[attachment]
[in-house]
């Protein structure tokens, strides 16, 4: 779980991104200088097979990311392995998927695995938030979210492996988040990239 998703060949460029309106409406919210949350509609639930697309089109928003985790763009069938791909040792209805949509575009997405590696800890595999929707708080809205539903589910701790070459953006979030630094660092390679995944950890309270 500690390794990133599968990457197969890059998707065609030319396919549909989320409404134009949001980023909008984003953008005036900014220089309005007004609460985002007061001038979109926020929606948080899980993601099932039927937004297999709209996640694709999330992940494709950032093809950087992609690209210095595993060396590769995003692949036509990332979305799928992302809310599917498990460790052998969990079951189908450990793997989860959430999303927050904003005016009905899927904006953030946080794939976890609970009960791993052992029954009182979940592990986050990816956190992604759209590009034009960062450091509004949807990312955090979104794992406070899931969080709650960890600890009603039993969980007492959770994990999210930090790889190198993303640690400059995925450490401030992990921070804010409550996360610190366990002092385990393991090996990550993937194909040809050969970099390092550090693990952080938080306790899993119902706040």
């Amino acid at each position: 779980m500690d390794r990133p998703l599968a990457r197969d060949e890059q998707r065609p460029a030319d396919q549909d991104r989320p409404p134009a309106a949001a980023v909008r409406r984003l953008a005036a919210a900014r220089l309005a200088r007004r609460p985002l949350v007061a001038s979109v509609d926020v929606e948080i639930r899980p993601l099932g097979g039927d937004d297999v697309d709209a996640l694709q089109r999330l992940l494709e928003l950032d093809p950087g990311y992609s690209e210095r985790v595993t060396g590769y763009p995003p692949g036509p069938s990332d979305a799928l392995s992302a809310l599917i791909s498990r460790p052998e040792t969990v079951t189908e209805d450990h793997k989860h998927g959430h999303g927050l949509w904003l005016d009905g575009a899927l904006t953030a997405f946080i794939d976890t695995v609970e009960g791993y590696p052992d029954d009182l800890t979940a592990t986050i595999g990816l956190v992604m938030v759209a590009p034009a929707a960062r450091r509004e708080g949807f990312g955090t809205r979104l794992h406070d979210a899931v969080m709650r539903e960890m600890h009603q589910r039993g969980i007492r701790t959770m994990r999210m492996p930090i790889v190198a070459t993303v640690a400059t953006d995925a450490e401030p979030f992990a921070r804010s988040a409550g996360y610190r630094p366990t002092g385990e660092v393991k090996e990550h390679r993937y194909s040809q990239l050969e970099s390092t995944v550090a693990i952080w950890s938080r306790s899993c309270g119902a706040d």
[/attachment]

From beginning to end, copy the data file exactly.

[in-house]
């Protein structure tokens, strides 16, 4: 779980991104200088097979990311392995998927695995938030979210492996988040990239 998703060949460029309106409406919210949350509609639930697309089109928003985790763009069938791909040792209805949509575009997405590696800890595999929707708080809205539903589910701790070459953006979030630094660092390679995944950890309270 500690390794990133599968990457197969890059998707065609030319396919549909989320409404134009949001980023909008984003953008005036900014220089309005007004609460985002007061001038979109926020929606948080899980993601099932039927937004297999709209996640694709999330992940494709950032093809950087992609690209210095595993060396590769995003692949036509990332979305799928992302809310599917498990460790052998969990079951189908450990793997989860959430999303927050904003005016009905899927904006953030946080794939976890609970009960791993052992029954009182979940592990986050990816956190992604759209590009034009960062450091509004949807990312955090979104794992406070899931969080709650960890600890009603039993969980007492959770994990999210930090790889190198993303640690400059995925450490401030992990921070804010409550996360610190366990002092385990393991090996990550993937194909040809050969970099390092550090693990952080938080306790899993119902706040």
């Amino acid at each position: 779980m500690d390794r990133p998703l599968a990457r197969d060949e890059q998707r065609p460029a030319d396919q549909d991104r989320p409404p134009a309106a949001a980023v909008r409406r984003l953008a005036a919210a900014r220089l309005a200088r007004r609460p985002l949350v007061a001038s979109v509609d926020v929606e948080i639930r899980p993601l099932g097979g039927d937004d297999v697309d709209a996640l694709q089109r999330l992940l494709e928003l950032d093809p950087g990311y992609s690209e210095r985790v595993t060396g590769y763009p995003p692949g036509p069938s990332d979305a799928l392995s992302a809310l599917i791909s498990r460790p052998e040792t969990v079951t189908e209805d450990h793997k989860h998927g959430h999303g927050l949509w904003l005016d009905g575009a899927l904006t953030a997405f946080i794939d976890t695995v609970e009960g791993y590696p052992d029954d009182l800890t979940a592990t986050i595999g990816l956190v992604m938030v759209a590009p034009a929707a960062r450091r509004e708080g949807f990312g955090t809205r979104l794992h406070d979210a899931v969080m709650r539903e960890m600890h009603q589910r039993g969980i007492r701790t959770m994990r999210m492996p930090i790889v190198a070459t993303v640690a400059t953006d995925a450490e401030p979030f992990a921070r804010s988040a409550g996360y610190r630094p366990t002092g385990e660092v393991k090996e990550h390679r993937y194909s040809q990239l050969e970099s390092t995944v550090a693990i952080w950890s938080r306790s899993c309270g119902a706040d």